Degree Name

Master of Arts (MA)

Semester of Degree Completion


Thesis Director

Wolfgang Schlauch


The purpose of this thesis is to discuss the foreign policy inter-action between Britain and Germany from January, 1933 to June, 1936, and to analyse British action, reaction and aims in foreign policy during that time.

In Chapter I, I deal with three broad ideas by way of introduction. First, there is an analysis of those groups which are acting and reacting in the sphere of foreign policy. There are four groups enumerated: the governmental or official group; the parliamentary group; the press; and, finally, public opinion. The make-up of these groups, the sources for discovering their reactions, and the problems with identifying their reactions is also discussed. Furthermore, it includes a summary of the attitudes of the press toward Germany in the 1930's and some of the personalities involved. Secondly, there is a discussion of the type of events to which these groups were reacting. There are three categories of events which are discussed: first, those moves which fall obviously into the category of foreign policy, like Germany's withdrawal from the League of Nations in 1933, or the reoccupation of the Rhineland in 1936; secondly, there are those decisions, like the reintroduction of conscription in Germany, which can be construed as domestic or foreign policy; thirdly, there are those events which, although exclusively domestic, elicited a response in Britain. Finally, there is a short bibliographical review, in which the types of sources that were availabel to me and the problems with handling those sources is discussed.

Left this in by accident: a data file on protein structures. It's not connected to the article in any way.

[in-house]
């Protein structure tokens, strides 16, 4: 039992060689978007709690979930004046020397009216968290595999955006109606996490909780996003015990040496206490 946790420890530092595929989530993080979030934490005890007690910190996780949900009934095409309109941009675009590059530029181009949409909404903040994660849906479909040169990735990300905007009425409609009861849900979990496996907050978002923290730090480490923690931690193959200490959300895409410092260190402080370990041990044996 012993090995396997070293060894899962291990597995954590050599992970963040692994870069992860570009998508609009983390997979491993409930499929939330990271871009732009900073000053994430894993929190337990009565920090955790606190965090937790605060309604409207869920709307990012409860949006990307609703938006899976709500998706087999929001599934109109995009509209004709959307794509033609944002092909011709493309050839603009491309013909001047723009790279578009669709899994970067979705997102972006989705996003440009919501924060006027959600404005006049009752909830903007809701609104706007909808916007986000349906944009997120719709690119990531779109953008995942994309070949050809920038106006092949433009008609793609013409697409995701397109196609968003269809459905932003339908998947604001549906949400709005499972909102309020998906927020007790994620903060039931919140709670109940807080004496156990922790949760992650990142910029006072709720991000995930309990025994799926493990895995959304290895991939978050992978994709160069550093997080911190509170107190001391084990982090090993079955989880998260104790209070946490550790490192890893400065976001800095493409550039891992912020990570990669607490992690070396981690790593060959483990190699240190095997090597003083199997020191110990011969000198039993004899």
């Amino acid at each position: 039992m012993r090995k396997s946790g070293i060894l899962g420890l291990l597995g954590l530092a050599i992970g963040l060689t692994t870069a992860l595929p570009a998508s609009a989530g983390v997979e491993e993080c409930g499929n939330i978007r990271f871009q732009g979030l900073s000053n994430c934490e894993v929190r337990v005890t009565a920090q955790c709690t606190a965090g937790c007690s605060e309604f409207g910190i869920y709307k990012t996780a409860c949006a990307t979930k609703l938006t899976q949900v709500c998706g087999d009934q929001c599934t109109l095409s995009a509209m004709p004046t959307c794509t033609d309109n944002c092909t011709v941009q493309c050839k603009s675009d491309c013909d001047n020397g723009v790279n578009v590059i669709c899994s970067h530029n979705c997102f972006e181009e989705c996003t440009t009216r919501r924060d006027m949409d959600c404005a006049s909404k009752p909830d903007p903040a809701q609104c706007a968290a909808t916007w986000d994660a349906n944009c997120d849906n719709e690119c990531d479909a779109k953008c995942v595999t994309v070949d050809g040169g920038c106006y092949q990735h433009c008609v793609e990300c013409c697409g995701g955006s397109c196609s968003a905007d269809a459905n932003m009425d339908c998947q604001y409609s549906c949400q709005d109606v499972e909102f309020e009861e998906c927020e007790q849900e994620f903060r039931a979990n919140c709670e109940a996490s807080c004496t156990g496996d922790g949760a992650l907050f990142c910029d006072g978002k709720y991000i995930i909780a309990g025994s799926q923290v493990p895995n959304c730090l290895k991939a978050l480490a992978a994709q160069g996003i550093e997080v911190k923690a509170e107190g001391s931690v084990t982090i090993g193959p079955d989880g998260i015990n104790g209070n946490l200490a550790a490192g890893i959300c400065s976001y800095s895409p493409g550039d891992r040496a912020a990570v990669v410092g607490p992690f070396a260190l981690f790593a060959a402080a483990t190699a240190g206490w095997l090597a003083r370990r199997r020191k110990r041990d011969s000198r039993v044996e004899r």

The following four chapters deal with the actual events, from January, 1933 to June, 1936, which forms the bulk of the paper. Chapter II contains a background to the period under review in the form of a summary of British attitudes from 1919 to 1932, and continues with a description of Anglo-German relations in 1933. Chapters III, IV, and V deal with the events and reactions in 1934, 1935 and 1936 respectively.

The final chapter contains the conclusion, in which I trace the permanent aims and interests of British foreign policy and how these can be reconciled to British reactions to German foreign policy moves during the period under review.